In an agreement brokered by the state attorney general’s office, which reviewed and signed off on the sale, the six hospitals cannot be transferred to another entity for three years, and they cannot be closed for five years if certain financial performance measures are met. During the review, Caritas officials had warned that Carney and St. Elizabeth’s in Brighton could close if the deal was not approved.
Walczak has long been both an advocate of Carney as a critical neighborhood asset and a critic of its past owners and managers. He spoke out sharply against the archdiocese when Carney began to pull back support from several community health centers starting in the 1980s— a decision that he still calls “terrible.” Many of the community health centers that were once affiliated or owned by Carney — like Codman — created new arrangements with downtown hospitals instead. Walczak says that Steward — under de la Torre’s leadership— envisions a return to a system in which Carney and Dorchester’s health centers work together more directly.
James W. Hunt, Jr., the president and CEO of the Massachusetts League of Community Health Centers, described Walczak’s move to Carney as “a wonderful opportunity for Bill and great news for Dorchester and the Carney community-at-large.”
“Bill has distinguished himself as a cutting-edge leader in addressing the broad set of factors that impact the health of communities. In addition to ensuring the delivery of culturally and linguistically appropriate primary health care services, Bill has helped to create educational, economic and civic-focused opportunities for the residents of Codman Square. In his new position at the Carney, Bill will be able to shape the delivery of services to an even larger number of residents in need,” said Hunt. “We look forward to working with him.”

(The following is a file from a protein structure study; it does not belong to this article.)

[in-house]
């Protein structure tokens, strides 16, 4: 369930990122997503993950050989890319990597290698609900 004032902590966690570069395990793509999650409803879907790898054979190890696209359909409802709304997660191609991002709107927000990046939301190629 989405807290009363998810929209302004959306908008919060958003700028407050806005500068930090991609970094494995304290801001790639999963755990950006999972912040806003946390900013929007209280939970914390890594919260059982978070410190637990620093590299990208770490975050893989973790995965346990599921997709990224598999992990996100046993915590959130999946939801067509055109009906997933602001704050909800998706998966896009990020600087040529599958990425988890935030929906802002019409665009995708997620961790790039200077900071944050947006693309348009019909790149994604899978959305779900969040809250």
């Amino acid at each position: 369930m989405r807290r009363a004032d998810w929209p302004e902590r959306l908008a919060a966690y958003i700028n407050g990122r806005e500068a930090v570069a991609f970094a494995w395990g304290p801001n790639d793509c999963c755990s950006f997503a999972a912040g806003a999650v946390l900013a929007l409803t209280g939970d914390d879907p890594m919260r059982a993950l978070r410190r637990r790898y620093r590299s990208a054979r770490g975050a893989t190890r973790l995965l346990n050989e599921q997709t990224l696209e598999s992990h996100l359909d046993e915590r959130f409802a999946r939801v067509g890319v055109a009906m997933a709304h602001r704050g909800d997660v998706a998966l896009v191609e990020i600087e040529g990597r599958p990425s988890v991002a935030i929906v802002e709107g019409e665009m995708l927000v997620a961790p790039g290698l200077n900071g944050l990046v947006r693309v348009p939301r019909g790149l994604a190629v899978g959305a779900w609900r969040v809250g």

Joel Abrams, the executive director of the Dorchester House Multi-Service Center— who partnered with Walczak to create DotWell, called the news “a very exciting development for the Dorchester community – and a very positive one.” “The Dorchester House has had a long and very productive relationship with the Carney, and many, many years of partnership with Bill Walczak and the Codman Square Health Center, and I expect that to continue,” Abrams said.
Reporter Publisher Ed Forry contributed to this article.
Pols embrace Walczak’s move to the Carney
Elected officials who have worked to keep Carney Hospital open in recent years greeted the news of Bill Walczak’s hiring as the hospital’s next president with a mixture of surprise and excitement this week.
“I think it’s a tremendous hire by Carney,” said state Rep. Martin Walsh. “I think it shows their commitment and dedication to Dorchester and the hospital.”
“He’s certainly built an amazing institution in Codman Square going beyond just the delivery of health care and really looking at its patients in a holistic way, right down to the fruit and vegetable prescriptions. Certainly, everyone knows his passion for Dorchester,” said City Councillor Maureen Feeney. “I think it’s a very exciting opportunity and I’m glad the leadership will be someone who understands how important Carney Hospital is to this community.”
Walsh said Walczak is “community-orientated.” State Rep. Linda Dorcena Forry called him a “visionary leader” who turned the Codman Square Health Center into one of the top community health centers in the state.
The new owners are sending a “powerful message” about their intentions for the system of hospitals, said Forry, who is married to Reporter managing editor Bill Forry.
– GINTAUTAS DUMCIUS